placing a duty of 40 cents a ton on coal
and iron ore were voted upon and de-
feated. the Republicans, except Mr.
Hansbrough of North Dakota, joining
with the Democrats bound by tiie cau-
cus agreement against it. The vote
stood li to li"> and li to lit. Mr. Irbv of
South Carolina was the only other Dem-
ocrat. except Mr. Hill, who voted for
free coal and iron. The Populists, Al-
len. Kyle and Peffer, also voted in the
Mr. Washburn (Rep., Minn.) renewed
Mr Vilas' motion to instruct the con-
ference to recede from the one-eighth dif-
ferential on refined sugars, but Mr.
Gray immediately ma le the point of
order against it that it was not compe-
tent for the senate to instruct in a ••full
and free conference." The point of
order was debated f,,r some time, but
had not lieen decided when the senate
adjourned. There is no doubt, however,
that it will be sustained and this motion \
The general impression is that the!
bill will go back to the conference.
Fire in the storageroom of the woolen
mills at Waco, lex,, did considerable
1 be mills of the Bodcaw Lumber
company at Stamps, Ark., were par-
tially destroyed by fire.
Tho meeting of theShrinersat Denver
Mr. and .Mrs, John W. Tabor at
Bryan, Tex., celebrated their golden
wedding anniversary Thursday,
Mrs. T. Newbury at Bastrop, Tex., is
Rev. Father T. S. Byrne was conse-
crated bishop of Nashville.
Henry Bennett was banged at Mem-
phis for wife murder.
Professor J. H. Hooper, principal of
Hooper institute. Clarksburg, Me., is
Fire starting from a locomotive spark
did 175,000 damage at St. Joseph, Mo.
Congressman Jerry Simpson has been
renominated by'tlic Populists of his dis-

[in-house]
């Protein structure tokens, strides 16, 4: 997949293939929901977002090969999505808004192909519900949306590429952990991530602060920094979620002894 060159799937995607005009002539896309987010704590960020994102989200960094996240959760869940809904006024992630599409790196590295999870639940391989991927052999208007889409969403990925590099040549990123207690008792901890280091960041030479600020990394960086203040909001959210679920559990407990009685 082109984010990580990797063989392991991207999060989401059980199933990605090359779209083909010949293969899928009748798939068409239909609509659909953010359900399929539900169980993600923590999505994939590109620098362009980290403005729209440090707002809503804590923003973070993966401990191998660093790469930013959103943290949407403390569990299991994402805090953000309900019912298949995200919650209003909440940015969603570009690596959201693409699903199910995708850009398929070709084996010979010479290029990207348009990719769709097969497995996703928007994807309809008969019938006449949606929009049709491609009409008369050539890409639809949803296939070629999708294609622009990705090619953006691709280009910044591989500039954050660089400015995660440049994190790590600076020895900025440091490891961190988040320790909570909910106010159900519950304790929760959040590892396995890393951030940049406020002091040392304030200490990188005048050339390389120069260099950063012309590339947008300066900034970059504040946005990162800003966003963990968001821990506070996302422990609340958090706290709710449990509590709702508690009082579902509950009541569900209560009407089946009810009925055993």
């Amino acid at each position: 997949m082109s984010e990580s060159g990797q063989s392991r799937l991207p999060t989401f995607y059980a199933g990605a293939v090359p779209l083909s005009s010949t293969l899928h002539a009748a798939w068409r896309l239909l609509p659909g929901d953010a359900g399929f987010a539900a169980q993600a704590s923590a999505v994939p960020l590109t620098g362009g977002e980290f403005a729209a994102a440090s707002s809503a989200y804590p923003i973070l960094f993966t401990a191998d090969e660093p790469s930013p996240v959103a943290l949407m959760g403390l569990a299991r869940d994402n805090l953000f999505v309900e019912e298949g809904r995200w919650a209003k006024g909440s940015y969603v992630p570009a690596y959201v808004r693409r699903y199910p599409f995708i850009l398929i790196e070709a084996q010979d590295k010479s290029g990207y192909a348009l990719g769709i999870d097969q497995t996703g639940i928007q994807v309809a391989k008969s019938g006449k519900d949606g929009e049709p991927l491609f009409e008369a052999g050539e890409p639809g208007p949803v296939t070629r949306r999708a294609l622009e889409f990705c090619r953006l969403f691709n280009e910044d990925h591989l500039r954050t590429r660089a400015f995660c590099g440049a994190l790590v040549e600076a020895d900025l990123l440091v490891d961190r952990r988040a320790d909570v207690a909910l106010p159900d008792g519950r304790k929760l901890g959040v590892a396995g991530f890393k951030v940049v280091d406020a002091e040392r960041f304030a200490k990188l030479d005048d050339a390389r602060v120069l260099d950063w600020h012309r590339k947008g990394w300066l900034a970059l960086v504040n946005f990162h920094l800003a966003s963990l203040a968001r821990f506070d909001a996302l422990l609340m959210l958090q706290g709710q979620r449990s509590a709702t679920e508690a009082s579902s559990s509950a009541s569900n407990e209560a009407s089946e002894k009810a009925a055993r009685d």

A-a T. Hevirly, chief owner of the
St. Charles Evaporated Cream com-
pany. has confessed judgment for |21,-
There was a foO.UOO fire at Bozzatown,
a section of Alton. Ills.
Death by Cremation.
Terre Haute, Iml., July 28,—The
j wife of Superintendent Raines of the
; Sullivan schools committed suicide by
setting fir to a brush heap and then
Washington, July 2N.— The proceed-
ings in the house were dull in the ex-, .
treme and uue by one the members left I Jun,l'jl,t? into the flames. Several of her
' ' picking blackberrie
. — the mem
their desks until by 3:30 there was not a
half of a hundred members in the cham-
The conference report on the fortifi-
cations appropriation bill was agreed
The day had been assigned to the com-1
mittee on rivers and liarbors and some
20 or 30 bills reported fmm tlii* commit-
tee wcr. passed, among them the fol-j
lQWt^£: To est :i 1 ■ 1 i - n ■ i ,]■/!:! i . ,ii...
Heels* Cherry < oogli syrup.
The greatest and best Couth Syrup li
will rotleve a cough quicker, sulci and
more .•fleeliiallv linn miythini: on I he
market. Sold and wm eniile.l In ill
D"\ Price's Cream Baking Powder
Most Perfect Made
and she slipped away from them and
: took her life in the manner described.
She was sent to the Southern asylum
about four mouths ago and about uue
month ago she returned here. A few
weeks ago she attempted to take her
life by hanging.
The "Poet Seoul" lo <i.i Abroad.
New York, July 28. Captain Jack
Crawford, better known as the "poet
scout,'' will sail for Liverpool on the
White Star steamship Teutonic. His
object in going abroad i^ to discover, if
possible, the missing links to prove his
title to a share of t'v '.neat Wallace es-
tate, now held by this state and city,
find valued at f£0,0Qp,0<jQ.
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Smith, Winfield Scott. Guthrie Daily News. (Guthrie, Okla. Terr.), Vol. 5, No. 1548, Ed. 1 Sunday, July 29, 1894, newspaper, July 29, 1894; (gateway.okhistory.org/ark:/67531/metadc281262/m1/1/: accessed October 18, 2018), The Gateway to Oklahoma History, gateway.okhistory.org; crediting Oklahoma Historical Society.